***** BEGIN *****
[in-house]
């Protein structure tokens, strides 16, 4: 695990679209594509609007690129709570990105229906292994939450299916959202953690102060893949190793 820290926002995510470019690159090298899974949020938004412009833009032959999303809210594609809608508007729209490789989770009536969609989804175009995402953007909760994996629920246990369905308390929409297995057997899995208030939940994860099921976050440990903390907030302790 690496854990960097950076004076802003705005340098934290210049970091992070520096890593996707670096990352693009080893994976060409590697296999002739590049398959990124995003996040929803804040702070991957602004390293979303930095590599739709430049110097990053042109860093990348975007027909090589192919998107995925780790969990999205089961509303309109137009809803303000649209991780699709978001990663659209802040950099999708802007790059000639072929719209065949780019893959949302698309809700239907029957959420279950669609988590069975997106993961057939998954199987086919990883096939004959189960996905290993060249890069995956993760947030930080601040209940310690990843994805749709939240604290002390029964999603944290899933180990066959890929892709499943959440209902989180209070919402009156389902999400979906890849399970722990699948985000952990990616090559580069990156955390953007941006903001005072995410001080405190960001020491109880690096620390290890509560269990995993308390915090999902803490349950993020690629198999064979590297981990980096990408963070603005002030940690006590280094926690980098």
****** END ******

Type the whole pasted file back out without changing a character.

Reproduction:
[in-house]
């Protein structure tokens, strides 16, 4: 695990679209594509609007690129709570990105229906292994939450299916959202953690102060893949190793 820290926002995510470019690159090298899974949020938004412009833009032959999303809210594609809608508007729209490789989770009536969609989804175009995402953007909760994996629920246990369905308390929409297995057997899995208030939940994860099921976050440990903390907030302790 690496854990960097950076004076802003705005340098934290210049970091992070520096890593996707670096990352693009080893994976060409590697296999002739590049398959990124995003996040929803804040702070991957602004390293979303930095590599739709430049110097990053042109860093990348975007027909090589192919998107995925780790969990999205089961509303309109137009809803303000649209991780699709978001990663659209802040950099999708802007790059000639072929719209065949780019893959949302698309809700239907029957959420279950669609988590069975997106993961057939998954199987086919990883096939004959189960996905290993060249890069995956993760947030930080601040209940310690990843994805749709939240604290002390029964999603944290899933180990066959890929892709499943959440209902989180209070919402009156389902999400979906890849399970722990699948985000952990990616090559580069990156955390953007941006903001005072995410001080405190960001020491109880690096620390290890509560269990995993308390915090999902803490349950993020690629198999064979590297981990980096990408963070603005002030940690006590280094926690980098």